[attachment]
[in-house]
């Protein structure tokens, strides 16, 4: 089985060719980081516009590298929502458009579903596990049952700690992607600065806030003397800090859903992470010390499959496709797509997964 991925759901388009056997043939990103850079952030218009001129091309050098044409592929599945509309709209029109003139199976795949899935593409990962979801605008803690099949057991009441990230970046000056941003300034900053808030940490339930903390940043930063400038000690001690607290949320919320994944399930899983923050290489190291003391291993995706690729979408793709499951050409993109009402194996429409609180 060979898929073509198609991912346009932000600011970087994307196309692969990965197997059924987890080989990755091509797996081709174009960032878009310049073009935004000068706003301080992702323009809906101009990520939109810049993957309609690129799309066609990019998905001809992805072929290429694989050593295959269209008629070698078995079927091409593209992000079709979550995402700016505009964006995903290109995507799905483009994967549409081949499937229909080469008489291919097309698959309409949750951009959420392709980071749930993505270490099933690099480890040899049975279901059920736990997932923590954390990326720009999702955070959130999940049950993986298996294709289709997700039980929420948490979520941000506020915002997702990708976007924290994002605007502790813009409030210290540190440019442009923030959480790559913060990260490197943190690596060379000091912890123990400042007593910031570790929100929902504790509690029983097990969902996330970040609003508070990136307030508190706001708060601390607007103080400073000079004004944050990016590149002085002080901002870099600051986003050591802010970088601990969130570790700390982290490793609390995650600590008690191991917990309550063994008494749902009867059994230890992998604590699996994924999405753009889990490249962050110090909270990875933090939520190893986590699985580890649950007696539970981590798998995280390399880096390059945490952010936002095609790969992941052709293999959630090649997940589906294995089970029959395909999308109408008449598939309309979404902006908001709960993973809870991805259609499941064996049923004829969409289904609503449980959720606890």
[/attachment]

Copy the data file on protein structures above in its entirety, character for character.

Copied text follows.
[in-house]
């Protein structure tokens, strides 16, 4: 089985060719980081516009590298929502458009579903596990049952700690992607600065806030003397800090859903992470010390499959496709797509997964 991925759901388009056997043939990103850079952030218009001129091309050098044409592929599945509309709209029109003139199976795949899935593409990962979801605008803690099949057991009441990230970046000056941003300034900053808030940490339930903390940043930063400038000690001690607290949320919320994944399930899983923050290489190291003391291993995706690729979408793709499951050409993109009402194996429409609180 060979898929073509198609991912346009932000600011970087994307196309692969990965197997059924987890080989990755091509797996081709174009960032878009310049073009935004000068706003301080992702323009809906101009990520939109810049993957309609690129799309066609990019998905001809992805072929290429694989050593295959269209008629070698078995079927091409593209992000079709979550995402700016505009964006995903290109995507799905483009994967549409081949499937229909080469008489291919097309698959309409949750951009959420392709980071749930993505270490099933690099480890040899049975279901059920736990997932923590954390990326720009999702955070959130999940049950993986298996294709289709997700039980929420948490979520941000506020915002997702990708976007924290994002605007502790813009409030210290540190440019442009923030959480790559913060990260490197943190690596060379000091912890123990400042007593910031570790929100929902504790509690029983097990969902996330970040609003508070990136307030508190706001708060601390607007103080400073000079004004944050990016590149002085002080901002870099600051986003050591802010970088601990969130570790700390982290490793609390995650600590008690191991917990309550063994008494749902009867059994230890992998604590699996994924999405753009889990490249962050110090909270990875933090939520190893986590699985580890649950007696539970981590798998995280390399880096390059945490952010936002095609790969992941052709293999959630090649997940589906294995089970029959395909999308109408008449598939309309979404902006908001709960993973809870991805259609499941064996049923004829969409289904609503449980959720606890």